New Regulator powers will impact corporate activity in 2021
At a glance
The Pension Schemes Act 2021 has now been passed into law and contains changes in a number of areas, including changes to The Pensions Regulator's powers
These will affect a wide range of corporate activity, from transactions to everyday governance
The changes include new company events that need to be notified, with some requiring an accompanying statement on the impact of the event, and new grounds for The Pensions Regulator to impose funding obligations
There will also be new civil and criminal offences, including potential personal consequences for directors
The new powers and sanctions are expected to be in force from Autumn 2021, so employers will need to reflect the rules in any corporate activity that may still be ongoing this Autumn
New obligations and powers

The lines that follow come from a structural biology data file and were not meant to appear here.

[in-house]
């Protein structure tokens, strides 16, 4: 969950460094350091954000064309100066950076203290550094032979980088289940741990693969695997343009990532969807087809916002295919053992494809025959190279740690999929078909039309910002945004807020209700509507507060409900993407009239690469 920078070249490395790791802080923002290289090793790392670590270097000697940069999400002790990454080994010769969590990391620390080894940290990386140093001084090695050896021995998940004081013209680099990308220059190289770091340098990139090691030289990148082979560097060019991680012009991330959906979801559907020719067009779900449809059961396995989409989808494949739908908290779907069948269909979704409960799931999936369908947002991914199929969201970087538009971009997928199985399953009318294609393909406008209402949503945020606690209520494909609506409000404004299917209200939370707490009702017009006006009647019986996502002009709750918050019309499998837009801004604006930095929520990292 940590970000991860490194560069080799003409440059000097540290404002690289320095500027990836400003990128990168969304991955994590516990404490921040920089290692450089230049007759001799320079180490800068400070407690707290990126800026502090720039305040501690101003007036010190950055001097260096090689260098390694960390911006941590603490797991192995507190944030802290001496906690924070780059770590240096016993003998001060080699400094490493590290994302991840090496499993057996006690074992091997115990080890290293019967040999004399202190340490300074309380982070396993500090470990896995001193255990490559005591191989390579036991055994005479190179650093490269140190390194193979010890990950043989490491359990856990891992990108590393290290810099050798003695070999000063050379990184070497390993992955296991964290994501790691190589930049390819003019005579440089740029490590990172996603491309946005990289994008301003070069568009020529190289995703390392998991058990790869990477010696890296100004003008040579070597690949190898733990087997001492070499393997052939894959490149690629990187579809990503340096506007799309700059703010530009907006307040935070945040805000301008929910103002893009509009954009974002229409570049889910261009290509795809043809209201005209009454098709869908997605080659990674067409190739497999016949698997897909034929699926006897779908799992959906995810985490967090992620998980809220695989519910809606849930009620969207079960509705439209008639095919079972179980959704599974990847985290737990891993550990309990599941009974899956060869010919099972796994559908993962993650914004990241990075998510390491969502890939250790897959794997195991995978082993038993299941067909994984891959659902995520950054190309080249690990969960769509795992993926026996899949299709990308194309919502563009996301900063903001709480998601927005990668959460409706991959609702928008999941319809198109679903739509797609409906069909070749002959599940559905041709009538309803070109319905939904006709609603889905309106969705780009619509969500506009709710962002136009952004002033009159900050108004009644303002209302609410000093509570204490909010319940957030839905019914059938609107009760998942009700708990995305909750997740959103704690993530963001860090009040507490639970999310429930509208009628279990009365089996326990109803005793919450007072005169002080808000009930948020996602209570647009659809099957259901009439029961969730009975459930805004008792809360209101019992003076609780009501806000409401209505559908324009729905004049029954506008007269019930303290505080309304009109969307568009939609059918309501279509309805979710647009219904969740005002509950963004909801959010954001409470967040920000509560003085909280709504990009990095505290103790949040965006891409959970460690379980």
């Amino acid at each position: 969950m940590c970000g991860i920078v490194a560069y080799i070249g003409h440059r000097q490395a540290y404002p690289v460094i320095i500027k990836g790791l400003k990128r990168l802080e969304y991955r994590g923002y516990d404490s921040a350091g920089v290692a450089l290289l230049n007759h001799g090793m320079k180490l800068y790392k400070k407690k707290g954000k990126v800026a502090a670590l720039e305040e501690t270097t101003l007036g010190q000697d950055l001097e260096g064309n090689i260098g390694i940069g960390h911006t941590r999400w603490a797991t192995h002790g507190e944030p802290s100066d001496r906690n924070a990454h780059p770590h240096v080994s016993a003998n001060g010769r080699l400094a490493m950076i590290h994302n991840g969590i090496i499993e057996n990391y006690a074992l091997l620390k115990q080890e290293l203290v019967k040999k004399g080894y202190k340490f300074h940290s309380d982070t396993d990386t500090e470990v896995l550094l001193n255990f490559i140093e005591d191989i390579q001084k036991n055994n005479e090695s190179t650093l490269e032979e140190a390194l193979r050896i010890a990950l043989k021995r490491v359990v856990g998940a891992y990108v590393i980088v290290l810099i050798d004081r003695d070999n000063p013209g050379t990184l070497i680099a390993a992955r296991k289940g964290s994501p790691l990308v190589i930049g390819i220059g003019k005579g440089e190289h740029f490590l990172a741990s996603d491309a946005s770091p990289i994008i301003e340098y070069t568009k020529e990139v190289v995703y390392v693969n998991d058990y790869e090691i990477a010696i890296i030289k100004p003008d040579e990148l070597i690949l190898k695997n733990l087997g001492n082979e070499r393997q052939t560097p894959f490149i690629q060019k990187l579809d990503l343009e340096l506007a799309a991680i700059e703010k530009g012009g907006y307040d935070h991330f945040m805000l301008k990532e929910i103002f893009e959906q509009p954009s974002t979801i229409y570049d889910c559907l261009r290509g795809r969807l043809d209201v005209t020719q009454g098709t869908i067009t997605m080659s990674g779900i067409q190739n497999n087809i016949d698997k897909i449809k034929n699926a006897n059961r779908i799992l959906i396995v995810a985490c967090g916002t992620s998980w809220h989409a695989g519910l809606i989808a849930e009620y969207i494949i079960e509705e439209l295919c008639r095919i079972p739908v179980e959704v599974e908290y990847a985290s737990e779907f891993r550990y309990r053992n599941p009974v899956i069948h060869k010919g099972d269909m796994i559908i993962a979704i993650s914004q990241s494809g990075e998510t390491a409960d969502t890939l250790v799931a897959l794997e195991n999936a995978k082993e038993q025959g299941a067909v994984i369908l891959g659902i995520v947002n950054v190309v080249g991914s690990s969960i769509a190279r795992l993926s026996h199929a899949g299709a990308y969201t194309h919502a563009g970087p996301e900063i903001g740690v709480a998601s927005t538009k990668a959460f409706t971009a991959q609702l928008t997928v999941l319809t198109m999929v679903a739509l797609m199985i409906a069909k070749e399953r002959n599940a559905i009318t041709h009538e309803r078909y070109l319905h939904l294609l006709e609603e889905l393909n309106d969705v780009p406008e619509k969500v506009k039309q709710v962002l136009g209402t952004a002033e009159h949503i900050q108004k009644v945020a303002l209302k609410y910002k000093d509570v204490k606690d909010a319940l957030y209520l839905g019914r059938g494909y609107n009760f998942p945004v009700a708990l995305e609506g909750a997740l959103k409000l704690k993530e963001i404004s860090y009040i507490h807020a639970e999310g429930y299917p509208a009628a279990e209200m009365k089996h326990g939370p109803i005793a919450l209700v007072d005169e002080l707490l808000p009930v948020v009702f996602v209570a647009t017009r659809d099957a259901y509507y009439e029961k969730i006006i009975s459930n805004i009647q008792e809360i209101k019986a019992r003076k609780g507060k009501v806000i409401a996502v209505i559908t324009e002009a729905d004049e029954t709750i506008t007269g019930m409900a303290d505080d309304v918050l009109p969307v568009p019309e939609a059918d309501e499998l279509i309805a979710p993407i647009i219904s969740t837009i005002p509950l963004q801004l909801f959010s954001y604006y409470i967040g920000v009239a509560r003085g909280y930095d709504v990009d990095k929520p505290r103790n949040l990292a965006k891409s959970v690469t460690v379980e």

New Regulator sanctions
Actions employers can take
1. Understand your pension scheme’s creditor position and how corporate activities could affect it
2. Consider the impact of the new powers on your directors’ responsibilities and any protections in place
3. Design a process to identify activity captured by the new notification rules and include pensions in ongoing governance checks
4. Ahead of any corporate activity, plan engagement with the scheme ahead of the activity taking place and record the treatment of the scheme formally
If an employer is considering corporate activity in Spring 2021, it may well still be ongoing in Autumn 2021.
Employers will want to ensure that their engagement with pension schemes in relation to corporate activity over 2021 reflects the new rules.
New moral hazard powers
There will be two new grounds for the Pensions Regulator to issue a Contribution Notice. These could capture a wider range of corporate situations – potentially not just M&A activity, refinancing or restructuring, but also more day-to-day risk management matters.
Employers should document their consideration of events and their conclusions in order to protect against their action (or inaction) being later viewed as grounds for a Contribution Notice.